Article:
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# Feasibility of reaction in terms of E^o and Delta G ^o

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2. I think that reaction has caused the first eqn regarding Fe to be flipped/reversed.
Usually you would reverse the reaction with the more negative electrode potential.
So what you do (i think)
1) Rewrite the eqn regarding Fe, but reverse the reaction so you will get:
Fe<-> Fe(2+)+2e
2) Then cancel out your 2e on both eqns
By reversing the Fe eqn, you essentially flip the sign on the electrode potential, hence it becomes positive.
3. Hi Aclarke55

This question has nothing to do with delta G I think that page was referring to an earlier question! As for this question your two half equations give you a E value. The more negative the value the more likely it is going to be oxidised. For your example:

Fe2+ + 2e- --> Fe -0.44
Zn2+ + 2e- --> Zn -0.76

So the Zn will become Zn2+ (oxidised) because it is MORE negative than the first half equation. This means that when paired up the Fe2+ will gain two electrons and become Fe (reduced).

Now you can refer back to the original question which asks you if Fe + ZnSO4 would form Zn + FeSO4. You now know this is incorrect! The Zn would be oxidised and the Fe2+ would be reduced, OR you could say this reaction would happen instead: Zn+ FeSO4 --> ZnSO4 + FeSO4.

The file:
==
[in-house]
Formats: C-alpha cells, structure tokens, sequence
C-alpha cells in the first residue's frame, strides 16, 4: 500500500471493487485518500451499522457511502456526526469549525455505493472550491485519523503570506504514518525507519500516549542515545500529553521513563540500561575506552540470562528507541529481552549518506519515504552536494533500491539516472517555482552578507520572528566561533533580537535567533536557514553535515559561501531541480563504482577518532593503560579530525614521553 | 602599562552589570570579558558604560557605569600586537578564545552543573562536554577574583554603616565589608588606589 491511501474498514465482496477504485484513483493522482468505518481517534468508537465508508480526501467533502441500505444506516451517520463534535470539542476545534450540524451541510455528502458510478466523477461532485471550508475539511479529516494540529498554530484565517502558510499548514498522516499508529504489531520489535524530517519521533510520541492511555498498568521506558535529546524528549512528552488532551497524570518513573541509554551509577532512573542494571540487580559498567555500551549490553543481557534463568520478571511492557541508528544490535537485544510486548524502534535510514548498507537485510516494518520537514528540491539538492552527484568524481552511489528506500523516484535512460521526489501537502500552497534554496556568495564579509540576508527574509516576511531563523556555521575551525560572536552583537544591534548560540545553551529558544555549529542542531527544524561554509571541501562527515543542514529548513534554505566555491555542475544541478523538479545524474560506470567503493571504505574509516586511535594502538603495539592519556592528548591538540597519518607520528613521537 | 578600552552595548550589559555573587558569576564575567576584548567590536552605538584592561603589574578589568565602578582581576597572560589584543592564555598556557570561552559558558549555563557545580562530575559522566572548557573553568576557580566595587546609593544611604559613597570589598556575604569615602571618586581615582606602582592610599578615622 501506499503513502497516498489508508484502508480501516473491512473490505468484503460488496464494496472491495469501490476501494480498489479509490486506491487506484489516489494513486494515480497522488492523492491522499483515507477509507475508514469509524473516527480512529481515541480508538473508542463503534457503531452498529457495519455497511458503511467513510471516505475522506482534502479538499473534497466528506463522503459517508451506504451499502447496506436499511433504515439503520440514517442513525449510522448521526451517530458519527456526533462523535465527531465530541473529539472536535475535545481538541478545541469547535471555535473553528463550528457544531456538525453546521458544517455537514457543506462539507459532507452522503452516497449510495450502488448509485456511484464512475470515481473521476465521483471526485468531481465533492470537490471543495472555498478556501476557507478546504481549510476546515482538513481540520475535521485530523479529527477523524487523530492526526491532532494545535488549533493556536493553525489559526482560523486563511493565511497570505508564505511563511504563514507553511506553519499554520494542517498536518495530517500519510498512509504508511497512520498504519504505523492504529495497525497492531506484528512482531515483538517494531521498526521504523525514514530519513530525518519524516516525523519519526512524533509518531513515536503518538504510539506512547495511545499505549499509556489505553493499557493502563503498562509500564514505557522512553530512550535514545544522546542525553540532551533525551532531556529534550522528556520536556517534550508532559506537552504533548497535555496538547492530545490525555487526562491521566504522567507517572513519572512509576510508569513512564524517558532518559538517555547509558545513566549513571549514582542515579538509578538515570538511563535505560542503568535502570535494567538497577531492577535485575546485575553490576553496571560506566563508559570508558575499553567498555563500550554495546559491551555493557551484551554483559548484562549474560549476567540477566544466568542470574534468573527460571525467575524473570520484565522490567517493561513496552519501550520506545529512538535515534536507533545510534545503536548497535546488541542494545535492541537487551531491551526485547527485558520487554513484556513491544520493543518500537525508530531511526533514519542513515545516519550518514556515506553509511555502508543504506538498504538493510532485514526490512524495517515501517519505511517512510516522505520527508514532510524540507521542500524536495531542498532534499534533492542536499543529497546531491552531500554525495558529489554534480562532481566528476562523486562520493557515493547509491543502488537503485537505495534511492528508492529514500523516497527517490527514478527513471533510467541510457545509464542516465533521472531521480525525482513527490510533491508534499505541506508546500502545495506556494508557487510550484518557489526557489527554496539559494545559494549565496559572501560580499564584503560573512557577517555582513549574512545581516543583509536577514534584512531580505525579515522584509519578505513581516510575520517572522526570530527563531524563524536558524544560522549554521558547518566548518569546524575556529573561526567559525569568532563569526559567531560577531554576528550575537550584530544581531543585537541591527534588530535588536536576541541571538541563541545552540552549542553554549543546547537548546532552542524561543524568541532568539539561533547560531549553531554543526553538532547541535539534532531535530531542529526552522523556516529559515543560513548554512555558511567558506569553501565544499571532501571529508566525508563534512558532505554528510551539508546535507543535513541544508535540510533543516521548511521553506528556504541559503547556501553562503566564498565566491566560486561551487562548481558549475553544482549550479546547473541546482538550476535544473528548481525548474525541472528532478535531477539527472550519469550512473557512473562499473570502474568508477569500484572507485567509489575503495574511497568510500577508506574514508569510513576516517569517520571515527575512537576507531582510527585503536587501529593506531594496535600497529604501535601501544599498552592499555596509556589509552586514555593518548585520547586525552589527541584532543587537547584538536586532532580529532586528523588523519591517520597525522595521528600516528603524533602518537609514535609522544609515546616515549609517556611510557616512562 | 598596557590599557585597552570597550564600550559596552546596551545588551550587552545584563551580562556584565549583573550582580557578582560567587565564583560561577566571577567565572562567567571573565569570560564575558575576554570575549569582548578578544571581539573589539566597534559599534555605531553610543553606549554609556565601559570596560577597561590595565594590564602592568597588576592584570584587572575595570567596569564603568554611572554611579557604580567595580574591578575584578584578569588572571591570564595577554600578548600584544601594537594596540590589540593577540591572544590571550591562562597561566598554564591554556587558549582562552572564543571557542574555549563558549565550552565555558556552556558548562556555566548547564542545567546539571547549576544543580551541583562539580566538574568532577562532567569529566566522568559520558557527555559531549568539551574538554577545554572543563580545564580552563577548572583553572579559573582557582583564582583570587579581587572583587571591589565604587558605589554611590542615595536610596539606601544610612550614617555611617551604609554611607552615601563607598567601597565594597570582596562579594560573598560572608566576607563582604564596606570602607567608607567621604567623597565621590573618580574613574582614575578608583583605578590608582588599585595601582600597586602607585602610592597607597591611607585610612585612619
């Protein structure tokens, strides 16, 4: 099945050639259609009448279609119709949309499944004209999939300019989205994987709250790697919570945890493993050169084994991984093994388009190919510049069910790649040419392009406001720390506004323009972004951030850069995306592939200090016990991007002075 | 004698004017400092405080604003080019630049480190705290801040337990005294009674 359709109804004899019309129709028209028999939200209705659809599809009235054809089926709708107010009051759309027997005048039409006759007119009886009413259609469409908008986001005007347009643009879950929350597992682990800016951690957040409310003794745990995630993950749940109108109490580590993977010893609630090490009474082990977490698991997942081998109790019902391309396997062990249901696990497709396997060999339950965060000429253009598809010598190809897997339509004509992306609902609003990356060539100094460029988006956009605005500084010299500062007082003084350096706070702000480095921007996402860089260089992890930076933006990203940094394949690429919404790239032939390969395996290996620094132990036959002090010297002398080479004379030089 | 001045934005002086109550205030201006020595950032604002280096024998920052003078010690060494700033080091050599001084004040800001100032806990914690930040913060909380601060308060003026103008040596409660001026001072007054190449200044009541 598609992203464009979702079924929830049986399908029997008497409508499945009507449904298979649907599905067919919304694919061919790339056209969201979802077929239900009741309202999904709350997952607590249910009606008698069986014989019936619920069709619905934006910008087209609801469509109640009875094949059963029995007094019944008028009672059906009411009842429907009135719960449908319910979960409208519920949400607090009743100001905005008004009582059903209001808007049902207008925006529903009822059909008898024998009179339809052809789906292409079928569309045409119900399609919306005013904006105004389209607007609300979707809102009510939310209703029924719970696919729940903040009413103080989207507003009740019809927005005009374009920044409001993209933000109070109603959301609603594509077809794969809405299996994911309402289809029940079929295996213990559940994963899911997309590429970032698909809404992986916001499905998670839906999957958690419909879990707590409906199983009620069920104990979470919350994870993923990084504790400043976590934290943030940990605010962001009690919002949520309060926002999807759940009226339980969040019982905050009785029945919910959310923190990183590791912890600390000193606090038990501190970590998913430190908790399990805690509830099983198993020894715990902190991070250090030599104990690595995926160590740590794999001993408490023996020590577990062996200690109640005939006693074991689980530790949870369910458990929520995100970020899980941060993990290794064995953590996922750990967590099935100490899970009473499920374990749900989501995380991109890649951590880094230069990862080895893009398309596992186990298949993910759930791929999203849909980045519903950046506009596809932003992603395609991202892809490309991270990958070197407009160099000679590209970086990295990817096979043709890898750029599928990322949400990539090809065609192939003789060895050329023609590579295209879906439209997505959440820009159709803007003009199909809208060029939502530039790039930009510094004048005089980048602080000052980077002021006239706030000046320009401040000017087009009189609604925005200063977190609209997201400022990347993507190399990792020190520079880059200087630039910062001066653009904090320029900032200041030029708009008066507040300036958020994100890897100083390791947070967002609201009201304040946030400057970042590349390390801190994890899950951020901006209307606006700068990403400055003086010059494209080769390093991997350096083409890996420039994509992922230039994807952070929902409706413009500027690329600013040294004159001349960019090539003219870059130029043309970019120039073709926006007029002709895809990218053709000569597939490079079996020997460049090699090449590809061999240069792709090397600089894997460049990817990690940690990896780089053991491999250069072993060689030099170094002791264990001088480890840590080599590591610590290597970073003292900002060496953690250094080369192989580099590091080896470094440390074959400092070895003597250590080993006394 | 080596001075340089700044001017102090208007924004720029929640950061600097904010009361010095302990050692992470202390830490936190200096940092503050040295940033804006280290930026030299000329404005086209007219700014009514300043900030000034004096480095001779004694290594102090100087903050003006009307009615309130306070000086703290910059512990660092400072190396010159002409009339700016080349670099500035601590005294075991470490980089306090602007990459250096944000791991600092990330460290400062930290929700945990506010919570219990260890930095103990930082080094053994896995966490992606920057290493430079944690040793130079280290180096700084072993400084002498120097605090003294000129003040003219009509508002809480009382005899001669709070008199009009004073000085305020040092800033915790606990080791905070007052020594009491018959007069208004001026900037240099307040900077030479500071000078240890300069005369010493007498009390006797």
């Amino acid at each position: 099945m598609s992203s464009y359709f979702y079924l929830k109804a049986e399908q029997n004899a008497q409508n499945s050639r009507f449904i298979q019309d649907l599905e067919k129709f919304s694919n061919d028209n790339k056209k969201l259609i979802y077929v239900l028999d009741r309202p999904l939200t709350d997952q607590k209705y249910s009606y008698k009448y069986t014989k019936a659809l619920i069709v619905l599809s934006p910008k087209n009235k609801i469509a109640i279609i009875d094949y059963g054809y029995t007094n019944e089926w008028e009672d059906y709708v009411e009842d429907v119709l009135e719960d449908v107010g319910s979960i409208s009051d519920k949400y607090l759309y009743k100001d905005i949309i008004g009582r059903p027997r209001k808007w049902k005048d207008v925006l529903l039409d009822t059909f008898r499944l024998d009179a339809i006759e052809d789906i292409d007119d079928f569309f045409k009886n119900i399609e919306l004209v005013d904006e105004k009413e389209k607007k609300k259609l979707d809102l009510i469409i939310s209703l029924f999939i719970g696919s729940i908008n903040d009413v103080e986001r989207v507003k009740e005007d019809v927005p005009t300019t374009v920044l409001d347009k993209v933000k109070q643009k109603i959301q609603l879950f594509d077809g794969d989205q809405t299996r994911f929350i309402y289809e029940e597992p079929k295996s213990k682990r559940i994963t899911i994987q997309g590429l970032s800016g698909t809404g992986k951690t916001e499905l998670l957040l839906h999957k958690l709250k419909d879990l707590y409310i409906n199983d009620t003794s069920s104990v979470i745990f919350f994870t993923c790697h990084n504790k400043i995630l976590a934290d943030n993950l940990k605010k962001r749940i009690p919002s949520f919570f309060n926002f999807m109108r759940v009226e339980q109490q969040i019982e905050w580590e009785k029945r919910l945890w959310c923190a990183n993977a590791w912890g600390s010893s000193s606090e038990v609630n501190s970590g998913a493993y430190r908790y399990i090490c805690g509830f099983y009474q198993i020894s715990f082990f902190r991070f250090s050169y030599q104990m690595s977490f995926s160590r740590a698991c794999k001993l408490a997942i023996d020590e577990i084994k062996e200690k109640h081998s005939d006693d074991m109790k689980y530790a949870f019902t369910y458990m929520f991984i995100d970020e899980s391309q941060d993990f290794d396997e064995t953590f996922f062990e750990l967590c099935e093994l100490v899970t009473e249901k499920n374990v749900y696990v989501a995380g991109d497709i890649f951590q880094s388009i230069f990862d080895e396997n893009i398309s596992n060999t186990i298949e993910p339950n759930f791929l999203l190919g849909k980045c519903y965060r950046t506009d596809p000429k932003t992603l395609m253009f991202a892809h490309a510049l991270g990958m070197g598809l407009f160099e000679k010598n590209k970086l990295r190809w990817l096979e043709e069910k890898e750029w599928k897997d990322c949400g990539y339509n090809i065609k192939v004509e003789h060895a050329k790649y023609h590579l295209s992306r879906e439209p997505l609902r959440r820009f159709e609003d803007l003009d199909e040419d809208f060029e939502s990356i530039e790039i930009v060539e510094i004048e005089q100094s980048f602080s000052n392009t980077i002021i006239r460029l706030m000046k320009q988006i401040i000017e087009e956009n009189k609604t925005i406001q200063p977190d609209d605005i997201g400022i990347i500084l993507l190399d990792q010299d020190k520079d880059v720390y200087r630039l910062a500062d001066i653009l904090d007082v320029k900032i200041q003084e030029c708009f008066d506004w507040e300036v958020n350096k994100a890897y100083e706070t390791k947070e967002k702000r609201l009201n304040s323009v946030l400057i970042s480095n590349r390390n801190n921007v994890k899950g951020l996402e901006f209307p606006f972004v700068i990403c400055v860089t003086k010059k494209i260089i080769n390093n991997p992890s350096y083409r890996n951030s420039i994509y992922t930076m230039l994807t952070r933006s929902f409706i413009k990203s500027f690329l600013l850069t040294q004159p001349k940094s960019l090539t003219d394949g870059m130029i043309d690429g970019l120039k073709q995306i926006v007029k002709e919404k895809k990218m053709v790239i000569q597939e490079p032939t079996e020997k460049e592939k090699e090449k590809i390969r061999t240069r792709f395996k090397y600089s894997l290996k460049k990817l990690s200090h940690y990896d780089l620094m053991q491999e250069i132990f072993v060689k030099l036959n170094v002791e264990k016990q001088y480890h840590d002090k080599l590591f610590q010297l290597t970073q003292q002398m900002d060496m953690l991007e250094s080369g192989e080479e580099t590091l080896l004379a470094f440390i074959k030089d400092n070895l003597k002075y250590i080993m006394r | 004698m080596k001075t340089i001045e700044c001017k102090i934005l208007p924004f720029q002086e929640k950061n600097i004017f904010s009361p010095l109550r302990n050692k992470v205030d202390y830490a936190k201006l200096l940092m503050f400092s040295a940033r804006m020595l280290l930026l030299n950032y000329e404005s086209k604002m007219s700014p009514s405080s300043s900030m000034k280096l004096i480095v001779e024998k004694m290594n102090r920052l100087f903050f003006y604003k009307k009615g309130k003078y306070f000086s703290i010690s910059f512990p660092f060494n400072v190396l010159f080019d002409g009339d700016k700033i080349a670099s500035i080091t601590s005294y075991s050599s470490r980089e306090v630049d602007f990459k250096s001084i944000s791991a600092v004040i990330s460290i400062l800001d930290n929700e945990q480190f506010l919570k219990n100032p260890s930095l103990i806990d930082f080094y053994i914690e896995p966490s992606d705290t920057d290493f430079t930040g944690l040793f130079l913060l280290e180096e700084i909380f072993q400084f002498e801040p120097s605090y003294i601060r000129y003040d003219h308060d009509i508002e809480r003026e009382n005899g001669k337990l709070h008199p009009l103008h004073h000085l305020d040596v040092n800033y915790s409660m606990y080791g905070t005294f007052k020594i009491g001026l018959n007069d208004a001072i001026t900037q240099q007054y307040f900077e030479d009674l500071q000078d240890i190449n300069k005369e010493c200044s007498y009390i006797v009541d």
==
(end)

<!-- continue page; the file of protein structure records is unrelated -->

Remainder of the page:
Another way of looking at feasibility is Ecell values. For the reaction suggested the Ecell value would be -0.3V. The negative sign tells you that this is not feasible. At this point I am unsure if you know Ecell values yet, so perhaps look them up afterwards?

Anyways I hope that helps.

Good luck

Alex
4. (Original post by ajsullivan)
Hi Aclarke55

This question has nothing to do with delta G I think that page was referring to an earlier question! As for this question your two half equations give you a E value. The more negative the value the more likely it is going to be oxidised. For your example:

Fe2+ + 2e- --> Fe -0.44
Zn2+ + 2e- --> Zn -0.76

So the Zn will become Zn2+ (oxidised) because it is MORE negative than the first half equation. This means that when paired up the Fe2+ will gain two electrons and become Fe (reduced).

Now you can refer back to the original question which asks you if Fe + ZnSO4 would form Zn + FeSO4. You now know this is incorrect! The Zn would be oxidised and the Fe2+ would be reduced, OR you could say this reaction would happen instead: Zn+ FeSO4 --> ZnSO4 + FeSO4.

Another way of looking at feasibility is Ecell values. For the reaction suggested the Ecell value would be -0.3V. The negative sign tells you that this is not feasible. At this point I am unsure if you know Ecell values yet, so perhaps look them up afterwards?

Anyways I hope that helps.

Good luck

Alex
The students are expected to know that ΔG = -nFEº

They can then use the electrode potentials to also calculate ΔG values.
5. Sorry I missed this - not in my own specification (or most of the ones I deal with actually), and reading it sideways didn't help! Either way the answer is correct but not in terms of deltaG! Good spot though, thank you.

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